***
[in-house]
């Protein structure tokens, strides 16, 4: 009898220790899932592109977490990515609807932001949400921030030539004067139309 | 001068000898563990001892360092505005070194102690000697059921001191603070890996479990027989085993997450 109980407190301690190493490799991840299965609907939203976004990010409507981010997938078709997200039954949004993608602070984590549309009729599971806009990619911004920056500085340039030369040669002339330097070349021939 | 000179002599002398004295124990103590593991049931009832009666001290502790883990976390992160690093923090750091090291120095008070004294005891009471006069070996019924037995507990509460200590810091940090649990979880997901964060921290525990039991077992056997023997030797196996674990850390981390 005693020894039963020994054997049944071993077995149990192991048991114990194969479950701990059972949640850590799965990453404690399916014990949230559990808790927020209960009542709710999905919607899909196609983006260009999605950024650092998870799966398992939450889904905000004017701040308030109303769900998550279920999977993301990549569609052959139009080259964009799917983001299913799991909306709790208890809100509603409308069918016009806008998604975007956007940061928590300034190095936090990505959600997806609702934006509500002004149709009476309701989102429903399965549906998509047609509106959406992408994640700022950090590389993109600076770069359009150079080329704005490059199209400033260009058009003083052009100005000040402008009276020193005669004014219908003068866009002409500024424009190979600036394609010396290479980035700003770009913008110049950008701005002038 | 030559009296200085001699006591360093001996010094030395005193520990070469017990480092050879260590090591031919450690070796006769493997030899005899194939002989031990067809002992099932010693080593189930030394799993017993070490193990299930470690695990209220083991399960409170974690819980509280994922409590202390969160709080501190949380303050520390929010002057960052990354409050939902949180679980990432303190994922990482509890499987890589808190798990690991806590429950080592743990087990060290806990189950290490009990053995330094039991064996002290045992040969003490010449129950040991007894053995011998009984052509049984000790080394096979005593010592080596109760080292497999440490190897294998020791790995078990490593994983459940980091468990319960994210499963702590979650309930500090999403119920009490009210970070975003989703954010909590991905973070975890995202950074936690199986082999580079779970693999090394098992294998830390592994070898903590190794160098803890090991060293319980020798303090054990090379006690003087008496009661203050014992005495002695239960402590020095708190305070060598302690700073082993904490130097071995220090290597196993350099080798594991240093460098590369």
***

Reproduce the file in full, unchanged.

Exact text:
[in-house]
């Protein structure tokens, strides 16, 4: 009898220790899932592109977490990515609807932001949400921030030539004067139309 | 001068000898563990001892360092505005070194102690000697059921001191603070890996479990027989085993997450 109980407190301690190493490799991840299965609907939203976004990010409507981010997938078709997200039954949004993608602070984590549309009729599971806009990619911004920056500085340039030369040669002339330097070349021939 | 000179002599002398004295124990103590593991049931009832009666001290502790883990976390992160690093923090750091090291120095008070004294005891009471006069070996019924037995507990509460200590810091940090649990979880997901964060921290525990039991077992056997023997030797196996674990850390981390 005693020894039963020994054997049944071993077995149990192991048991114990194969479950701990059972949640850590799965990453404690399916014990949230559990808790927020209960009542709710999905919607899909196609983006260009999605950024650092998870799966398992939450889904905000004017701040308030109303769900998550279920999977993301990549569609052959139009080259964009799917983001299913799991909306709790208890809100509603409308069918016009806008998604975007956007940061928590300034190095936090990505959600997806609702934006509500002004149709009476309701989102429903399965549906998509047609509106959406992408994640700022950090590389993109600076770069359009150079080329704005490059199209400033260009058009003083052009100005000040402008009276020193005669004014219908003068866009002409500024424009190979600036394609010396290479980035700003770009913008110049950008701005002038 | 030559009296200085001699006591360093001996010094030395005193520990070469017990480092050879260590090591031919450690070796006769493997030899005899194939002989031990067809002992099932010693080593189930030394799993017993070490193990299930470690695990209220083991399960409170974690819980509280994922409590202390969160709080501190949380303050520390929010002057960052990354409050939902949180679980990432303190994922990482509890499987890589808190798990690991806590429950080592743990087990060290806990189950290490009990053995330094039991064996002290045992040969003490010449129950040991007894053995011998009984052509049984000790080394096979005593010592080596109760080292497999440490190897294998020791790995078990490593994983459940980091468990319960994210499963702590979650309930500090999403119920009490009210970070975003989703954010909590991905973070975890995202950074936690199986082999580079779970693999090394098992294998830390592994070898903590190794160098803890090991060293319980020798303090054990090379006690003087008496009661203050014992005495002695239960402590020095708190305070060598302690700073082993904490130097071995220090290597196993350099080798594991240093460098590369």